It pains me that so many churches and leaders suffer from an inferiority complex when in fact they could very well be more healthy and fruitful than the big-box church down the street.
I am not suggesting that the mega church is something we need to end, I am simply saying that we need other kinds of churches to truly transform our world. I also do not want people in huge churches to think that just because they have more people and more money that they are more blessed by God. The stats tell us that ten smaller churches of 100 people will accomplish much more than one church of 1000.
Read the rest of Cole’s article: Is Bigger Really Better?
And again, while not wanting to prompt debate, I do welcome any comments about Cole’s observations.
We don’t just go to church, we ARE the church …sent out by the power of the Spirit to BE the church.
This illustration above represents two aspects of being a faithful church:
Attractional – those elements of a particular congregation that draw people into the church community. Among these would be the quality of music, the substance and winsomeness of the teaching, the variety and sufficiency of programs offered, and the friendliness of the members.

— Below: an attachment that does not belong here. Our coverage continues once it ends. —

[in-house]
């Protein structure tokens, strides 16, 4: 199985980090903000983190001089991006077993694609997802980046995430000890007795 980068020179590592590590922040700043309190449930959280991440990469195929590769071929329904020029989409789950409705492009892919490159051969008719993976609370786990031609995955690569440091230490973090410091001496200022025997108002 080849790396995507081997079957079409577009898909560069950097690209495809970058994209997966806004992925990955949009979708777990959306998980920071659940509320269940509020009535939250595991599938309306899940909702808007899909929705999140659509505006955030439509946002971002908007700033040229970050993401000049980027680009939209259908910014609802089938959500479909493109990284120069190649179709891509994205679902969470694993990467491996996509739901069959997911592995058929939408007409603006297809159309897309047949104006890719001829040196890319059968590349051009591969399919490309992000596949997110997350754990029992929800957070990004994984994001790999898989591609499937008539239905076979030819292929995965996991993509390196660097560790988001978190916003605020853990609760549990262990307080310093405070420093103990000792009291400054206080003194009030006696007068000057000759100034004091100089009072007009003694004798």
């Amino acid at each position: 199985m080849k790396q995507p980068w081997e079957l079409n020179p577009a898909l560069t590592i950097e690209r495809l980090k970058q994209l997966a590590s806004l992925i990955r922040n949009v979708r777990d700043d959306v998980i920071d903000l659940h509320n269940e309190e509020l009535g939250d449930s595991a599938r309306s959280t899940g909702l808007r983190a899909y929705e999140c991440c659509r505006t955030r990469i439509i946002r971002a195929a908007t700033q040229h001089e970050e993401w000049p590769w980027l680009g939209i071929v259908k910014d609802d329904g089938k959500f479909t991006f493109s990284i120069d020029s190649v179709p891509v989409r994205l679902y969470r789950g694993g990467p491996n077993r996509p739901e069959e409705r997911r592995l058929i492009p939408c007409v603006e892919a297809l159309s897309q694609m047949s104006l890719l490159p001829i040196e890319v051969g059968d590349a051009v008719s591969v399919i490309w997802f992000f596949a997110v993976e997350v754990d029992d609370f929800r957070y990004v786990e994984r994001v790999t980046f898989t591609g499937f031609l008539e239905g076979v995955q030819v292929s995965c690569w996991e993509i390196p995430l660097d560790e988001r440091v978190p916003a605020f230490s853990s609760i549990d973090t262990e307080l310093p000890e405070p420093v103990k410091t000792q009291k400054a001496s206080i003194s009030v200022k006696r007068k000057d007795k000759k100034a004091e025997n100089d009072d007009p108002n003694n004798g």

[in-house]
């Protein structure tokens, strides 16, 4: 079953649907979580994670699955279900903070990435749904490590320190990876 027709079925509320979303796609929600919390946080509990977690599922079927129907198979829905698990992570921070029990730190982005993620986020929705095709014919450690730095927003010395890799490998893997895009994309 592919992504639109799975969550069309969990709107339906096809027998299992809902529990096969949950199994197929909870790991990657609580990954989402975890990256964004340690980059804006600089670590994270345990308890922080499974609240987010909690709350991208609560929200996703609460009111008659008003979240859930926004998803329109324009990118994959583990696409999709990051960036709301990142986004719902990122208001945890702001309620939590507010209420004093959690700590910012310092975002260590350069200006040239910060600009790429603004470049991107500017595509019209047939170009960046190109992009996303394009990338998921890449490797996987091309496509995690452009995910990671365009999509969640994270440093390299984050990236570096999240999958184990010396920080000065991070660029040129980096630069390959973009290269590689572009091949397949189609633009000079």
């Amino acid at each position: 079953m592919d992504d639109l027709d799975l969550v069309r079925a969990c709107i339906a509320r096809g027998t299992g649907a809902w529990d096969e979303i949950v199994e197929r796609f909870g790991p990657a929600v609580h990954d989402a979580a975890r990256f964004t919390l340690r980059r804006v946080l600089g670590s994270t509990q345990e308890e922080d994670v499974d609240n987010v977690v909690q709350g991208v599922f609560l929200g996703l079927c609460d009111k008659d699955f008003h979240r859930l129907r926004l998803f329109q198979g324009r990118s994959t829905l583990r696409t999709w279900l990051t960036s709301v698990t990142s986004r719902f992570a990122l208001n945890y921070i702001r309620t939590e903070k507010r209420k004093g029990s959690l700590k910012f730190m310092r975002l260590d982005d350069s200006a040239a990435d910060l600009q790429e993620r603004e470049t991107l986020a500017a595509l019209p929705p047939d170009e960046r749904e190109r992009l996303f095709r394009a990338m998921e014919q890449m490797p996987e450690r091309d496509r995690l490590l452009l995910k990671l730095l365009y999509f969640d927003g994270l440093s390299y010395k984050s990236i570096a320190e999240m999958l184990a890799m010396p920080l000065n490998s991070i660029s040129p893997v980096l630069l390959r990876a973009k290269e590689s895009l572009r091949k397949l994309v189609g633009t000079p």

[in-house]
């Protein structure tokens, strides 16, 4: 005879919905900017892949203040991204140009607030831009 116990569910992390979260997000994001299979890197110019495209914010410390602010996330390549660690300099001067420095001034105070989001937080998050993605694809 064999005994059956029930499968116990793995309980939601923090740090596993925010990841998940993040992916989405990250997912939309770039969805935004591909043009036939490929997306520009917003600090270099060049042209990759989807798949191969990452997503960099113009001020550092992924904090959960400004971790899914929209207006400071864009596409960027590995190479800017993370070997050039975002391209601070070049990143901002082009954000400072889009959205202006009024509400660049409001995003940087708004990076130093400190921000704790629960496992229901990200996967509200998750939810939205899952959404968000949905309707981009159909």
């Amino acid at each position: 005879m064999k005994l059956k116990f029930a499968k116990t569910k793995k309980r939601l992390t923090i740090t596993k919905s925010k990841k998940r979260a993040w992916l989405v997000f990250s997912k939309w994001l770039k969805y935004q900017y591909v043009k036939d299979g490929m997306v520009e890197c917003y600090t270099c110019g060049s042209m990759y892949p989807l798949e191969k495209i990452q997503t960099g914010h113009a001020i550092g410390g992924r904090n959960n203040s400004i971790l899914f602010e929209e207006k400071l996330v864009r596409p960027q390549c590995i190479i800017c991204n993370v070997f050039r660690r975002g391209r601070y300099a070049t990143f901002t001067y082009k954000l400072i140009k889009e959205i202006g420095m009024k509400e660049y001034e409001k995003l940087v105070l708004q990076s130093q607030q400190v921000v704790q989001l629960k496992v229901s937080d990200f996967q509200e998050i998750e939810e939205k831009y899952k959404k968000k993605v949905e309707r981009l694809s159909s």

Missional – this is the sending of the church members into the community, and to the Nations, in order to make a positive and kingdom impact. While this is often neglected, missional is not optional.
- The mission of the church, and her members, is rooted in the nature of God who seeks and sends. (Isaiah 55.5; Isaiah 60.3; John 4.23; John 20.21)
- Intentionally serving the community is faithfulness to the Covenant God cut with Abraham. (i.e. Genesis 12.2) If you look carefully at the Covenants of Scripture you will notice that there are always two dimensions, what I call a Top Line and Bottom Line. the top line is God’s promise to bless those with whom he has entered into Covenant, evidenced by such promises as “I will be your God and you will be my people”. The Bottom Line is is consistent with such expectant promises as “You will be a blessing”. Both dimensions are reflected in every covenant. Therefore, intentional mission to our community and world is not optional, or part of some deluxe package of being a Christian. If one follows Jesus, he or she does not have the option to choose the arrangement that does not require mission.
- Mission is a is a clear mandate. (Matthew 28.18-20; Luke 24.46-49; John 20.21; Acts 1.8; Jeremiah 29.7)
BOTH Attractional and Missional are necessary to be a healthy church. If we are not going, we are not faithful. And if no one is coming, well… the implications are pretty obvious.